On 18 January I flew from Amsterdam to Copenhagen for a 3-day workshop on malaria and architecture. The KLM Fokker 100 took off in time at 07.05 am, and nothing eventful happened until the time I opened the in-flight magazine Holland Herald…
This issue was titled ‘The wild issue’, and it was funny to notice that they classified mosquitoes as the most dangerous animals on earth, because ‘This tiny killer is responsible for some two million deaths per year by transmitting diseases such as malaria’. Good point.
But when I browsed the duty-free section of the magazine I saw that the airline had a mosquito buzzer for sale, a product called MozStop, of the Akita electronics company. ‘This device emits a low frequency sound that is unbearable to mosquitoes’ the text accompanying the picture of the black buzzer, that looked like a large lip-stick, said…
This got me thinking. Knowing that such sound-emitting gadgets have never been proven to work against any mosquito species, I wondered how many travellers to countries endemic for mosquito-borne diseases would buy it and think ‘Great, now I am protected without having to use a repellent’. And simply trust KLM to be an airline that would have checked this product before adding it to their assortment of duty-free items on board. I felt the need to do something about this, and kept the magazine for action later on.
On 23 January, a day after I returned to Holland, I sent an email to Mike Cooper, the Editor-in-Chief of the Holland Herald, and expressed my concern regarding this product, besides hinting at the fact that it would not look good upon KLM if it would become publicly known that it sells a bogus product on board. It stayed quiet for a week afterwards, and then I sent a reminder.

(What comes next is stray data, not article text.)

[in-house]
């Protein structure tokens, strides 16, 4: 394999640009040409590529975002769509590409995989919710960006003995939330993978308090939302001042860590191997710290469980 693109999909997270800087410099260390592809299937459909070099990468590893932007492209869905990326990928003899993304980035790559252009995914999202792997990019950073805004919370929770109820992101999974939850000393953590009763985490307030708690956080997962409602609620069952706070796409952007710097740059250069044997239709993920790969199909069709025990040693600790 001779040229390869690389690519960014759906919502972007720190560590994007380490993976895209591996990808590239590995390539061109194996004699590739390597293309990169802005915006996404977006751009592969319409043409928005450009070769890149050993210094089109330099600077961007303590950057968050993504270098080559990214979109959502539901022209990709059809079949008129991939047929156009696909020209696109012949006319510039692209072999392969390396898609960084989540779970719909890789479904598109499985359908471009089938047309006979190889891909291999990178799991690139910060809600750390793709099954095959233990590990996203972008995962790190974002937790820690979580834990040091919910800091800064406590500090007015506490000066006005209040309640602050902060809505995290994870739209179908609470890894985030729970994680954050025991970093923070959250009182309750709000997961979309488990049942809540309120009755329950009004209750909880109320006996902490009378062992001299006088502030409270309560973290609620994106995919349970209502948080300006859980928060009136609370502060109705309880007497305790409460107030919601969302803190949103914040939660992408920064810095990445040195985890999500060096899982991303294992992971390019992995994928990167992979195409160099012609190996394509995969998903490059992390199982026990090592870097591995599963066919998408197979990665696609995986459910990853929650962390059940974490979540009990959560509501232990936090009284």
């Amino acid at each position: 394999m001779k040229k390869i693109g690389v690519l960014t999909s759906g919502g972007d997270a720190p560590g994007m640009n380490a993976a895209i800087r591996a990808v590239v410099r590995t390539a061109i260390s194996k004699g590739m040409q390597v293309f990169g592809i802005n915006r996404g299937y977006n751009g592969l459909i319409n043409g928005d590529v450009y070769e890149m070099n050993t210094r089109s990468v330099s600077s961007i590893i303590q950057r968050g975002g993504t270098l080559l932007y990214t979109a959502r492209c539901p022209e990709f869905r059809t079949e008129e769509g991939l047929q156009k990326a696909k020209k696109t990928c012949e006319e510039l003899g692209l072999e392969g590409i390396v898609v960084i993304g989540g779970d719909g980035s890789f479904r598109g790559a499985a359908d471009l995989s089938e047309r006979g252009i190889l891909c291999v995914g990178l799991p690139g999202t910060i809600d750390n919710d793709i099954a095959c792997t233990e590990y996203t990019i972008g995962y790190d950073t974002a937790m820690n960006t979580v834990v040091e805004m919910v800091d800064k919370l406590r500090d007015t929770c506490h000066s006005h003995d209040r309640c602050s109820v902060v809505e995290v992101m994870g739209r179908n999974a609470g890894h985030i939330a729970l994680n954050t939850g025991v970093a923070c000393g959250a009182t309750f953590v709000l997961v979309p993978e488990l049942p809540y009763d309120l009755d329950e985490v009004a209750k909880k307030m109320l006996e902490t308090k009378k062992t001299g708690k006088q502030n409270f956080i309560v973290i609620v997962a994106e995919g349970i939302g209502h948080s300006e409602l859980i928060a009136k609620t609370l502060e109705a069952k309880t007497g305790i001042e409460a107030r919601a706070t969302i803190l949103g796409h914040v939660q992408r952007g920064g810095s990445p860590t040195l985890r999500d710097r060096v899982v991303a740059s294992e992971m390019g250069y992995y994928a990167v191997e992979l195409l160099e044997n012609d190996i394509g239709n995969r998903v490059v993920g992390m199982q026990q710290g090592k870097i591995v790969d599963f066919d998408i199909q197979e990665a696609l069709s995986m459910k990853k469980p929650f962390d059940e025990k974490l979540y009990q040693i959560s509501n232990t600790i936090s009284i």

On 1 February Mr. Cooper informed me that he had forwarded my email to KLM Tax free representatives, but it stayed quiet for another week afterwards. On the 10th, I informed Mr. Cooper that I intended to write a blog about buzzers on MalariaWorld, which resulted in action straight away. That same afternoon I received an email from Mr. Kruijswijk, Director of in-flight sales, KLM.
Apparently a lot had been happening behind the scenes, and a series of emails and evidence of telephone contact between Mr. Kruijswijk and the company in Sri Lanka that sells the product to KLM was copied in the email to me. It became clear that KLM sells on average 1000 of these gadgets every month (at € 17 per piece!), and that the company in Sri Lanka had sold 40,000 globally in the last six months.
I also received documentation to ‘back up’ the claims. None of these made sense, claimed that mosquitoes make a sound of 50,000 Hz, and in another document that this buzzer produces a sound of 7,000 Hz. Male malaria mosquitoes cannot produce such sounds, which are way lower, in the order of 700-800 Hz.
I replied the same evening with a long email, providing all the details, and refuted the content of the documents I was sent by KLM. The next morning my phone rang. It was Mr. Kruijswijk. He thanked me for the detailed information on buzzers and my comments on the documents he got from Sri Lanka. The conversation was a friendly one, and ended with the confirmation by Mr. Kruijswijk that the product will be removed from the duty-free product assortment on all KLM flights with immediate effect. He confirmed this in a email soon after our call ended, stating: 'The product will no longer be for sale on KLM aircraft from March onwards'.
The decisive action taken by KLM is an excellent signal that this airline operates in a responsible and ethical manner. It was not aware of the fact that mosquito buzzers don’t work, yet did not hesitate to take drastic steps once they were informed. Thank you, KLM!
That same day I approached British Airways. In their HighLife magazine they offer… yes, a mosquito buzzer. That was last Thursday and I have not heard from them yet. Guess they also need to make some phonecalls…
If you come across any advertisement for mosquito buzzers, take action and let MalariaWorld know. It is high time that such products are permanently removed from the market!
PS. If you want to watch a video in which I demonstrate that buzzers don't work, click here [it starts at 4 min, 8 sec; in Dutch].
Thanks to Prof. Paul Garner for providing the Cochrane review article that reviews 10 studies that all clearly demonstrate that electronic mosquito repellers do not work.